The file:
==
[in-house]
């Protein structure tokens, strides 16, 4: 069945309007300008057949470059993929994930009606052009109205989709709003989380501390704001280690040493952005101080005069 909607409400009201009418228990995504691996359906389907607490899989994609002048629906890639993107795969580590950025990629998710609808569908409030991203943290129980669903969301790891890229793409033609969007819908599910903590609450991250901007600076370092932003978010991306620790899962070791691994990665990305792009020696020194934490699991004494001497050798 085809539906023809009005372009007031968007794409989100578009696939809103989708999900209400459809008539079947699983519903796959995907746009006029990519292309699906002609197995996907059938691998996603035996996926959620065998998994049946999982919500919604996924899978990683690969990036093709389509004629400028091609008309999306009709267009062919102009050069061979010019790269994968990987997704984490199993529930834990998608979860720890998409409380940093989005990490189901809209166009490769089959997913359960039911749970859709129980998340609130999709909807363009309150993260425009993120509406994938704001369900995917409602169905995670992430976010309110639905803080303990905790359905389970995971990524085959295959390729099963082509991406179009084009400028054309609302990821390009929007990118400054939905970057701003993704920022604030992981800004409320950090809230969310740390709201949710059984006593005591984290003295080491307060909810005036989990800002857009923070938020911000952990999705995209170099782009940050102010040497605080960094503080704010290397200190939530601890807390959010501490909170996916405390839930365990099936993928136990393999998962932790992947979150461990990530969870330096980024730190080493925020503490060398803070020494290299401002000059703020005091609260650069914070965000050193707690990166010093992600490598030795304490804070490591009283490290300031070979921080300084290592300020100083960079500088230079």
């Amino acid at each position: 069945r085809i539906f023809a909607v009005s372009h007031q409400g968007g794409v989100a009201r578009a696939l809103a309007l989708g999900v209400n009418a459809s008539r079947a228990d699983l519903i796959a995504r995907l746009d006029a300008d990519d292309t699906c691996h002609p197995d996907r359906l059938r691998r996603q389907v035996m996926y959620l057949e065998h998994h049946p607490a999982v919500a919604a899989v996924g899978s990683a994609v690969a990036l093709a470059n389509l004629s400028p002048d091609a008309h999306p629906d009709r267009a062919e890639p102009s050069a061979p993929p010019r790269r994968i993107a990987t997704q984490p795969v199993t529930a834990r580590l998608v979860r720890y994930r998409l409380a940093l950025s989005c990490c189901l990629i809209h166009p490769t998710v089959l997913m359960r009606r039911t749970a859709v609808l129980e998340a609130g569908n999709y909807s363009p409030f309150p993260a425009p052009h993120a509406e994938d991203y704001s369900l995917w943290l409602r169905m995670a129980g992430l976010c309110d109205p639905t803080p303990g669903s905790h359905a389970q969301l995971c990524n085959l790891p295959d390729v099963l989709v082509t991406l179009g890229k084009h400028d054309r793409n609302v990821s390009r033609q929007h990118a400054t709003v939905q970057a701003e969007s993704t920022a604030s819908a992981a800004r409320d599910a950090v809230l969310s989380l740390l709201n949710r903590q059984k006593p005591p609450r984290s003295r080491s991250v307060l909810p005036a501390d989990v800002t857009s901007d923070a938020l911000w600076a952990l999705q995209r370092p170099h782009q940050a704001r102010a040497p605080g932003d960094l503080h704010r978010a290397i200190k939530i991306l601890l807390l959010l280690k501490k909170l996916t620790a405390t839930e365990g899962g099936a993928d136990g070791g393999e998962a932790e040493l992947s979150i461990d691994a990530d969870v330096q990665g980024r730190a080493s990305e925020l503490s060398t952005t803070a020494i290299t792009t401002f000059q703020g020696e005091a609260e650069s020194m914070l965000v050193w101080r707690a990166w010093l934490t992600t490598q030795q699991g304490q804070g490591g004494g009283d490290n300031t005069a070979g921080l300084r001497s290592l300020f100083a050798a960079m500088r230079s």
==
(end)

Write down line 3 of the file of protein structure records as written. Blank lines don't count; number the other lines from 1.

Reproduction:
């Amino acid at each position: 069945r085809i539906f023809a909607v009005s372009h007031q409400g968007g794409v989100a009201r578009a696939l809103a309007l989708g999900v209400n009418a459809s008539r079947a228990d699983l519903i796959a995504r995907l746009d006029a300008d990519d292309t699906c691996h002609p197995d996907r359906l059938r691998r996603q389907v035996m996926y959620l057949e065998h998994h049946p607490a999982v919500a919604a899989v996924g899978s990683a994609v690969a990036l093709a470059n389509l004629s400028p002048d091609a008309h999306p629906d009709r267009a062919e890639p102009s050069a061979p993929p010019r790269r994968i993107a990987t997704q984490p795969v199993t529930a834990r580590l998608v979860r720890y994930r998409l409380a940093l950025s989005c990490c189901l990629i809209h166009p490769t998710v089959l997913m359960r009606r039911t749970a859709v609808l129980e998340a609130g569908n999709y909807s363009p409030f309150p993260a425009p052009h993120a509406e994938d991203y704001s369900l995917w943290l409602r169905m995670a129980g992430l976010c309110d109205p639905t803080p303990g669903s905790h359905a389970q969301l995971c990524n085959l790891p295959d390729v099963l989709v082509t991406l179009g890229k084009h400028d054309r793409n609302v990821s390009r033609q929007h990118a400054t709003v939905q970057a701003e969007s993704t920022a604030s819908a992981a800004r409320d599910a950090v809230l969310s989380l740390l709201n949710r903590q059984k006593p005591p609450r984290s003295r080491s991250v307060l909810p005036a501390d989990v800002t857009s901007d923070a938020l911000w600076a952990l999705q995209r370092p170099h782009q940050a704001r102010a040497p605080g932003d960094l503080h704010r978010a290397i200190k939530i991306l601890l807390l959010l280690k501490k909170l996916t620790a405390t839930e365990g899962g099936a993928d136990g070791g393999e998962a932790e040493l992947s979150i461990d691994a990530d969870v330096q990665g980024r730190a080493s990305e925020l503490s060398t952005t803070a020494i290299t792009t401002f000059q703020g020696e005091a609260e650069s020194m914070l965000v050193w101080r707690a990166w010093l934490t992600t490598q030795q699991g304490q804070g490591g004494g009283d490290n300031t005069a070979g921080l300084r001497s290592l300020f100083a050798a960079m500088r230079s």